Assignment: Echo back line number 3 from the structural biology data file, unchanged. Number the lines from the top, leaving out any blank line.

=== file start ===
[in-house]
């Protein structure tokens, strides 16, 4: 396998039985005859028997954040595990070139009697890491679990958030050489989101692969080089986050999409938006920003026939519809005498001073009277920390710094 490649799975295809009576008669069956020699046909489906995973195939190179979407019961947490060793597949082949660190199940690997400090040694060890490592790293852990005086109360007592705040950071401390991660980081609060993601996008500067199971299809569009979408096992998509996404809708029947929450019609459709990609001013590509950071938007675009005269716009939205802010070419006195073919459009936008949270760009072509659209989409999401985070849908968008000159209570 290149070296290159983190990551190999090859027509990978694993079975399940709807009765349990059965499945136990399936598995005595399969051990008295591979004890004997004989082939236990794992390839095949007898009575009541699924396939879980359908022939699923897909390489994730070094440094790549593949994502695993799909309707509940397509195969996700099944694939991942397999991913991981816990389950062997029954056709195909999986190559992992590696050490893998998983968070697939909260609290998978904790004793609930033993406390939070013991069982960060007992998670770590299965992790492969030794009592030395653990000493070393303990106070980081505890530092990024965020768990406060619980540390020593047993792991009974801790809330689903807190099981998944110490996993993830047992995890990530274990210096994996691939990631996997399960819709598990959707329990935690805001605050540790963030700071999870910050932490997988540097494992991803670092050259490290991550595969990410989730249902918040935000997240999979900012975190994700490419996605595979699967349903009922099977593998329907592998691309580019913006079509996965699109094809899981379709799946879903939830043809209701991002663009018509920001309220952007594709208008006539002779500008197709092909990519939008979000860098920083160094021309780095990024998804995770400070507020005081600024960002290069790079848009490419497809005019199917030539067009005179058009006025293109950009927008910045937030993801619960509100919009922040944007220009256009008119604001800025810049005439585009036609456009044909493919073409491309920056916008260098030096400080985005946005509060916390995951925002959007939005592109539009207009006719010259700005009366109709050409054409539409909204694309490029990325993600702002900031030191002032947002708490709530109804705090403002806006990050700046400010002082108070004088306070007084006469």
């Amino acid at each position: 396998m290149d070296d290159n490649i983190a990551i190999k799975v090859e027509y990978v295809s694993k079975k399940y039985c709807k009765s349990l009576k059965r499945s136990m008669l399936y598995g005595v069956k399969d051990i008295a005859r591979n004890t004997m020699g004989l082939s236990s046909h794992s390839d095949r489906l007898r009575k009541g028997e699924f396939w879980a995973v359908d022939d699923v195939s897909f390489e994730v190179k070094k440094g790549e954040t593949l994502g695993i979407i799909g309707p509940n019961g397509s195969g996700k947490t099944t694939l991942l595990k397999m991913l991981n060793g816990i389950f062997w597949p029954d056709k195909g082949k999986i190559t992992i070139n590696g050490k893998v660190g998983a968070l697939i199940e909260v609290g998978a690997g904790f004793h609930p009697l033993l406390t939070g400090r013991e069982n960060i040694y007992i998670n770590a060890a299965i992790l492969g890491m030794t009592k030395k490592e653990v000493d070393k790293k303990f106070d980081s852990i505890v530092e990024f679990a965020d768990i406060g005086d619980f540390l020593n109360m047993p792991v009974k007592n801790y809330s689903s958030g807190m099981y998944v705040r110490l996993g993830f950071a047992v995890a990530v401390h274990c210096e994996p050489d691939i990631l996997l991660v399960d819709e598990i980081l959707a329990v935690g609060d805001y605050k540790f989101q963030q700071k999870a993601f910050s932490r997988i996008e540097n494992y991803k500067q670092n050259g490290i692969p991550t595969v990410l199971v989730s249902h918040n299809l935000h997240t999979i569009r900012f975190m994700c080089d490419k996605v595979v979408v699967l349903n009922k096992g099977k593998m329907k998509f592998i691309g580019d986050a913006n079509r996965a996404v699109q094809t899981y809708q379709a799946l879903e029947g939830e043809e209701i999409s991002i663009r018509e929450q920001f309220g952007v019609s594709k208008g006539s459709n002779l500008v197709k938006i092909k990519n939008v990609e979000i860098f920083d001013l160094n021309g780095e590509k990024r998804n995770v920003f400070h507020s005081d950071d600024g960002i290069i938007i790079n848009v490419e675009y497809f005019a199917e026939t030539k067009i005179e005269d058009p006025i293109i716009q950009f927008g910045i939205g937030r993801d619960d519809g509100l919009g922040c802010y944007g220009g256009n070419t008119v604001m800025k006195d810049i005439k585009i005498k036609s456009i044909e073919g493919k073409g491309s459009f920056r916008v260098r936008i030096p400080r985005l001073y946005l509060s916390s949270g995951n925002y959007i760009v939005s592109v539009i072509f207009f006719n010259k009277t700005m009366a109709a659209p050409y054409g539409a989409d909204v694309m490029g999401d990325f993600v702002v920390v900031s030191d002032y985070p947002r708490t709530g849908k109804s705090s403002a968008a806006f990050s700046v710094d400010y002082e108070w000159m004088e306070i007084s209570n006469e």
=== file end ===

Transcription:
């Amino acid at each position: 396998m290149d070296d290159n490649i983190a990551i190999k799975v090859e027509y990978v295809s694993k079975k399940y039985c709807k009765s349990l009576k059965r499945s136990m008669l399936y598995g005595v069956k399969d051990i008295a005859r591979n004890t004997m020699g004989l082939s236990s046909h794992s390839d095949r489906l007898r009575k009541g028997e699924f396939w879980a995973v359908d022939d699923v195939s897909f390489e994730v190179k070094k440094g790549e954040t593949l994502g695993i979407i799909g309707p509940n019961g397509s195969g996700k947490t099944t694939l991942l595990k397999m991913l991981n060793g816990i389950f062997w597949p029954d056709k195909g082949k999986i190559t992992i070139n590696g050490k893998v660190g998983a968070l697939i199940e909260v609290g998978a690997g904790f004793h609930p009697l033993l406390t939070g400090r013991e069982n960060i040694y007992i998670n770590a060890a299965i992790l492969g890491m030794t009592k030395k490592e653990v000493d070393k790293k303990f106070d980081s852990i505890v530092e990024f679990a965020d768990i406060g005086d619980f540390l020593n109360m047993p792991v009974k007592n801790y809330s689903s958030g807190m099981y998944v705040r110490l996993g993830f950071a047992v995890a990530v401390h274990c210096e994996p050489d691939i990631l996997l991660v399960d819709e598990i980081l959707a329990v935690g609060d805001y605050k540790f989101q963030q700071k999870a993601f910050s932490r997988i996008e540097n494992y991803k500067q670092n050259g490290i692969p991550t595969v990410l199971v989730s249902h918040n299809l935000h997240t999979i569009r900012f975190m994700c080089d490419k996605v595979v979408v699967l349903n009922k096992g099977k593998m329907k998509f592998i691309g580019d986050a913006n079509r996965a996404v699109q094809t899981y809708q379709a799946l879903e029947g939830e043809e209701i999409s991002i663009r018509e929450q920001f309220g952007v019609s594709k208008g006539s459709n002779l500008v197709k938006i092909k990519n939008v990609e979000i860098f920083d001013l160094n021309g780095e590509k990024r998804n995770v920003f400070h507020s005081d950071d600024g960002i290069i938007i790079n848009v490419e675009y497809f005019a199917e026939t030539k067009i005179e005269d058009p006025i293109i716009q950009f927008g910045i939205g937030r993801d619960d519809g509100l919009g922040c802010y944007g220009g256009n070419t008119v604001m800025k006195d810049i005439k585009i005498k036609s456009i044909e073919g493919k073409g491309s459009f920056r916008v260098r936008i030096p400080r985005l001073y946005l509060s916390s949270g995951n925002y959007i760009v939005s592109v539009i072509f207009f006719n010259k009277t700005m009366a109709a659209p050409y054409g539409a989409d909204v694309m490029g999401d990325f993600v702002v920390v900031s030191d002032y985070p947002r708490t709530g849908k109804s705090s403002a968008a806006f990050s700046v710094d400010y002082e108070w000159m004088e306070i007084s209570n006469e």